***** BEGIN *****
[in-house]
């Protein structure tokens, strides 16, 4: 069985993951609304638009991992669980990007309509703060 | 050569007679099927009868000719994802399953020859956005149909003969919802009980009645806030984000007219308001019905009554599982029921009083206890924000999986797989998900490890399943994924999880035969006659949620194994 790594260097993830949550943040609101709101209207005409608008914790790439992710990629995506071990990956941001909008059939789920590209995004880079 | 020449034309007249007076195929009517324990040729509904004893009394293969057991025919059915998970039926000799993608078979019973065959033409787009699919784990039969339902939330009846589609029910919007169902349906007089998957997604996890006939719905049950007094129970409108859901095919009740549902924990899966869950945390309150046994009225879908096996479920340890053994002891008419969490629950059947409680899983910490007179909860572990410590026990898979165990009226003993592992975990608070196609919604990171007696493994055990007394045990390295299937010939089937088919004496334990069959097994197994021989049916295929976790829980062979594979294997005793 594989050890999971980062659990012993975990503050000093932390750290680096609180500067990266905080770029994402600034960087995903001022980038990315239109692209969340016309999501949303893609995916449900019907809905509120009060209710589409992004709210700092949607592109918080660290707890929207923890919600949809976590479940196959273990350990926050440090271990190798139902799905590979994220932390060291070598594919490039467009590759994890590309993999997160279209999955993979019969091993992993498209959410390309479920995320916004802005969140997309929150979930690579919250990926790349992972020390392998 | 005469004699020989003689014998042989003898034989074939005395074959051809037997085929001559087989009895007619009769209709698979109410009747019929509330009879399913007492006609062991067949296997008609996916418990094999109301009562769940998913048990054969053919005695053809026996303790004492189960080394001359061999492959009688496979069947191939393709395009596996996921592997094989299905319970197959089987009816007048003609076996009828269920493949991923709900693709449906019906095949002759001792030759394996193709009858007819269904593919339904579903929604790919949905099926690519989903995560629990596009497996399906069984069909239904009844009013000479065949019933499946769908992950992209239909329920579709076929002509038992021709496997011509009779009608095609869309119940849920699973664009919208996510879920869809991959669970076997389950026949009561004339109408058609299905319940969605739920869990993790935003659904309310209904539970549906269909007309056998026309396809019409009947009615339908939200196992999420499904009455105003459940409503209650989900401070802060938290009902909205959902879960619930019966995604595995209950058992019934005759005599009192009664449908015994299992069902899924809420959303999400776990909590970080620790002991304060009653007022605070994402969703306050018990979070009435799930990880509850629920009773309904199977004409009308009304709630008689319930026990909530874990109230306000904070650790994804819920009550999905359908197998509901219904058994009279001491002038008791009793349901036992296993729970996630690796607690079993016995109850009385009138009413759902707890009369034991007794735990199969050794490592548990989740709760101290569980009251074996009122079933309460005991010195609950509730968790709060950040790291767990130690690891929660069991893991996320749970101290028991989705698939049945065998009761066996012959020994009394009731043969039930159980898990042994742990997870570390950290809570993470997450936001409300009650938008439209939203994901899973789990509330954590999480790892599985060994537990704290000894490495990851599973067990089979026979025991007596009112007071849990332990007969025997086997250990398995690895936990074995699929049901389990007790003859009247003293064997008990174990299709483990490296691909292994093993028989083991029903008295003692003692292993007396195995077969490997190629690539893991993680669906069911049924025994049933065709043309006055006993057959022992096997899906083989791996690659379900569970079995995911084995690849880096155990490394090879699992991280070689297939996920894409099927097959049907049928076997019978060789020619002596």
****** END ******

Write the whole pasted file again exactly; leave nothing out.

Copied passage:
[in-house]
């Protein structure tokens, strides 16, 4: 069985993951609304638009991992669980990007309509703060 | 050569007679099927009868000719994802399953020859956005149909003969919802009980009645806030984000007219308001019905009554599982029921009083206890924000999986797989998900490890399943994924999880035969006659949620194994 790594260097993830949550943040609101709101209207005409608008914790790439992710990629995506071990990956941001909008059939789920590209995004880079 | 020449034309007249007076195929009517324990040729509904004893009394293969057991025919059915998970039926000799993608078979019973065959033409787009699919784990039969339902939330009846589609029910919007169902349906007089998957997604996890006939719905049950007094129970409108859901095919009740549902924990899966869950945390309150046994009225879908096996479920340890053994002891008419969490629950059947409680899983910490007179909860572990410590026990898979165990009226003993592992975990608070196609919604990171007696493994055990007394045990390295299937010939089937088919004496334990069959097994197994021989049916295929976790829980062979594979294997005793 594989050890999971980062659990012993975990503050000093932390750290680096609180500067990266905080770029994402600034960087995903001022980038990315239109692209969340016309999501949303893609995916449900019907809905509120009060209710589409992004709210700092949607592109918080660290707890929207923890919600949809976590479940196959273990350990926050440090271990190798139902799905590979994220932390060291070598594919490039467009590759994890590309993999997160279209999955993979019969091993992993498209959410390309479920995320916004802005969140997309929150979930690579919250990926790349992972020390392998 | 005469004699020989003689014998042989003898034989074939005395074959051809037997085929001559087989009895007619009769209709698979109410009747019929509330009879399913007492006609062991067949296997008609996916418990094999109301009562769940998913048990054969053919005695053809026996303790004492189960080394001359061999492959009688496979069947191939393709395009596996996921592997094989299905319970197959089987009816007048003609076996009828269920493949991923709900693709449906019906095949002759001792030759394996193709009858007819269904593919339904579903929604790919949905099926690519989903995560629990596009497996399906069984069909239904009844009013000479065949019933499946769908992950992209239909329920579709076929002509038992021709496997011509009779009608095609869309119940849920699973664009919208996510879920869809991959669970076997389950026949009561004339109408058609299905319940969605739920869990993790935003659904309310209904539970549906269909007309056998026309396809019409009947009615339908939200196992999420499904009455105003459940409503209650989900401070802060938290009902909205959902879960619930019966995604595995209950058992019934005759005599009192009664449908015994299992069902899924809420959303999400776990909590970080620790002991304060009653007022605070994402969703306050018990979070009435799930990880509850629920009773309904199977004409009308009304709630008689319930026990909530874990109230306000904070650790994804819920009550999905359908197998509901219904058994009279001491002038008791009793349901036992296993729970996630690796607690079993016995109850009385009138009413759902707890009369034991007794735990199969050794490592548990989740709760101290569980009251074996009122079933309460005991010195609950509730968790709060950040790291767990130690690891929660069991893991996320749970101290028991989705698939049945065998009761066996012959020994009394009731043969039930159980898990042994742990997870570390950290809570993470997450936001409300009650938008439209939203994901899973789990509330954590999480790892599985060994537990704290000894490495990851599973067990089979026979025991007596009112007071849990332990007969025997086997250990398995690895936990074995699929049901389990007790003859009247003293064997008990174990299709483990490296691909292994093993028989083991029903008295003692003692292993007396195995077969490997190629690539893991993680669906069911049924025994049933065709043309006055006993057959022992096997899906083989791996690659379900569970079995995911084995690849880096155990490394090879699992991280070689297939996920894409099927097959049907049928076997019978060789020619002596």